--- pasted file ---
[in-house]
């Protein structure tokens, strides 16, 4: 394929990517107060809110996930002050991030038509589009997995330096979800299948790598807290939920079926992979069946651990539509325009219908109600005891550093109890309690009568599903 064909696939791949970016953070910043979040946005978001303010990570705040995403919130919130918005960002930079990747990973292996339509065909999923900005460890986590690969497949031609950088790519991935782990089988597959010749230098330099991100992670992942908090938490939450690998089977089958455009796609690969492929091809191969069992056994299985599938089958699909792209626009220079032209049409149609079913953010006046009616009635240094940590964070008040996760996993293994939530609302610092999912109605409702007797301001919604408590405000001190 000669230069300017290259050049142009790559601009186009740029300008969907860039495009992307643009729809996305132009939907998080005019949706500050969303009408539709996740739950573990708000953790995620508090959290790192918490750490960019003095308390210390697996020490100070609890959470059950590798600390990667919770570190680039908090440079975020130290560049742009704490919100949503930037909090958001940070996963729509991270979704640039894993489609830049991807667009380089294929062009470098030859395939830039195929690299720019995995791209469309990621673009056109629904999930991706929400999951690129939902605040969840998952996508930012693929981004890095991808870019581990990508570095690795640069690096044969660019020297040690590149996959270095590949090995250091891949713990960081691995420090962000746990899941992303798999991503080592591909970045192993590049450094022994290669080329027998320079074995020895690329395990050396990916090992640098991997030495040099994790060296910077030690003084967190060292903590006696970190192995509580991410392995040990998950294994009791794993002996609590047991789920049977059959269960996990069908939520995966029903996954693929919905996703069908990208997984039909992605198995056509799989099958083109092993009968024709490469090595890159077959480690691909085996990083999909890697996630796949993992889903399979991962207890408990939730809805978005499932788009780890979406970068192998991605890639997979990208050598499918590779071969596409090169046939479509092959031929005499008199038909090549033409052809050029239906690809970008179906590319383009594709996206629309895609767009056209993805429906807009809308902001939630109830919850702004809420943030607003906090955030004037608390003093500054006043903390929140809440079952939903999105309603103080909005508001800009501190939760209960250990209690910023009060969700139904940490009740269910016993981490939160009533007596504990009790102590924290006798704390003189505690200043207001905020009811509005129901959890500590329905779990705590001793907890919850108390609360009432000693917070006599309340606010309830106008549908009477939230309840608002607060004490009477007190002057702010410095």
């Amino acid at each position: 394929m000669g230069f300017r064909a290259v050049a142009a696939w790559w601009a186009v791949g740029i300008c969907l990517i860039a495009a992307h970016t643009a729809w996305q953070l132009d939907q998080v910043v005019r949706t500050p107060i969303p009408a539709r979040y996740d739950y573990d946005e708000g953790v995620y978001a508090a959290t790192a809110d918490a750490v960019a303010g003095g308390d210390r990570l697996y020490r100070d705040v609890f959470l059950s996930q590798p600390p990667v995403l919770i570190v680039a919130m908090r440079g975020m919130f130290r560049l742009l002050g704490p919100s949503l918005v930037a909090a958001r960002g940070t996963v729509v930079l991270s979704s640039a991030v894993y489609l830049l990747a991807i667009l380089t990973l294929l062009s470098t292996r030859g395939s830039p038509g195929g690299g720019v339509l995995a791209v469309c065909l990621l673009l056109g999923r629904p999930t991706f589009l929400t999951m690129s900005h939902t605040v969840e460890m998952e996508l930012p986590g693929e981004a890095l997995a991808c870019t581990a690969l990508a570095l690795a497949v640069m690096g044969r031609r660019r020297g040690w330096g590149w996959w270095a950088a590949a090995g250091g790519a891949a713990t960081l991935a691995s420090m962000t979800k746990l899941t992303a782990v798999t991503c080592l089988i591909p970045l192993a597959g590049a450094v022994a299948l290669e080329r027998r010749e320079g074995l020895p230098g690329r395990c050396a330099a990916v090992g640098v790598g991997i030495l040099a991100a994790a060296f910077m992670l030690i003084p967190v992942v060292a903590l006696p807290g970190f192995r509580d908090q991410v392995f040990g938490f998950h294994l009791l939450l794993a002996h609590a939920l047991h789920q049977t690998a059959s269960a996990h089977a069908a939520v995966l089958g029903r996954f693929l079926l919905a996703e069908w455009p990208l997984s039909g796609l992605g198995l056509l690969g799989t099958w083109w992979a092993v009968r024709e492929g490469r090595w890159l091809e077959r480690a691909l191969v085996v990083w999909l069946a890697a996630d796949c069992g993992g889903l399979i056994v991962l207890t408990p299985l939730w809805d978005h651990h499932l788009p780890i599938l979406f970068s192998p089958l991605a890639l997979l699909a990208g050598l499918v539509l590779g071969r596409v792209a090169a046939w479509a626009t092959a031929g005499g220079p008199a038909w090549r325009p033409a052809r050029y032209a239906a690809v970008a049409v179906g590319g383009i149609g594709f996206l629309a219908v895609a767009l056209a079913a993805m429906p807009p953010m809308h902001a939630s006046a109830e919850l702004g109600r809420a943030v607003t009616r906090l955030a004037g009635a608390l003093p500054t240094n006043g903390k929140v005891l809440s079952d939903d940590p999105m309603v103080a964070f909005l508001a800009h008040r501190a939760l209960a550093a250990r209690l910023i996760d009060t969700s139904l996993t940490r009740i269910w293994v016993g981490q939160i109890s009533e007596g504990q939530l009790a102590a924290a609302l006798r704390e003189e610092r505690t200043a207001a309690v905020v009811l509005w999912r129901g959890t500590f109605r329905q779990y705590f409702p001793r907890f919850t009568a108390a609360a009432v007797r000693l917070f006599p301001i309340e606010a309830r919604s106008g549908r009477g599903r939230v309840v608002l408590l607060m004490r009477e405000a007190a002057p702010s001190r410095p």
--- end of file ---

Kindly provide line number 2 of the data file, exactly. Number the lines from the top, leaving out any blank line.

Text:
């Protein structure tokens, strides 16, 4: 394929990517107060809110996930002050991030038509589009997995330096979800299948790598807290939920079926992979069946651990539509325009219908109600005891550093109890309690009568599903 064909696939791949970016953070910043979040946005978001303010990570705040995403919130919130918005960002930079990747990973292996339509065909999923900005460890986590690969497949031609950088790519991935782990089988597959010749230098330099991100992670992942908090938490939450690998089977089958455009796609690969492929091809191969069992056994299985599938089958699909792209626009220079032209049409149609079913953010006046009616009635240094940590964070008040996760996993293994939530609302610092999912109605409702007797301001919604408590405000001190 000669230069300017290259050049142009790559601009186009740029300008969907860039495009992307643009729809996305132009939907998080005019949706500050969303009408539709996740739950573990708000953790995620508090959290790192918490750490960019003095308390210390697996020490100070609890959470059950590798600390990667919770570190680039908090440079975020130290560049742009704490919100949503930037909090958001940070996963729509991270979704640039894993489609830049991807667009380089294929062009470098030859395939830039195929690299720019995995791209469309990621673009056109629904999930991706929400999951690129939902605040969840998952996508930012693929981004890095991808870019581990990508570095690795640069690096044969660019020297040690590149996959270095590949090995250091891949713990960081691995420090962000746990899941992303798999991503080592591909970045192993590049450094022994290669080329027998320079074995020895690329395990050396990916090992640098991997030495040099994790060296910077030690003084967190060292903590006696970190192995509580991410392995040990998950294994009791794993002996609590047991789920049977059959269960996990069908939520995966029903996954693929919905996703069908990208997984039909992605198995056509799989099958083109092993009968024709490469090595890159077959480690691909085996990083999909890697996630796949993992889903399979991962207890408990939730809805978005499932788009780890979406970068192998991605890639997979990208050598499918590779071969596409090169046939479509092959031929005499008199038909090549033409052809050029239906690809970008179906590319383009594709996206629309895609767009056209993805429906807009809308902001939630109830919850702004809420943030607003906090955030004037608390003093500054006043903390929140809440079952939903999105309603103080909005508001800009501190939760209960250990209690910023009060969700139904940490009740269910016993981490939160009533007596504990009790102590924290006798704390003189505690200043207001905020009811509005129901959890500590329905779990705590001793907890919850108390609360009432000693917070006599309340606010309830106008549908009477939230309840608002607060004490009477007190002057702010410095």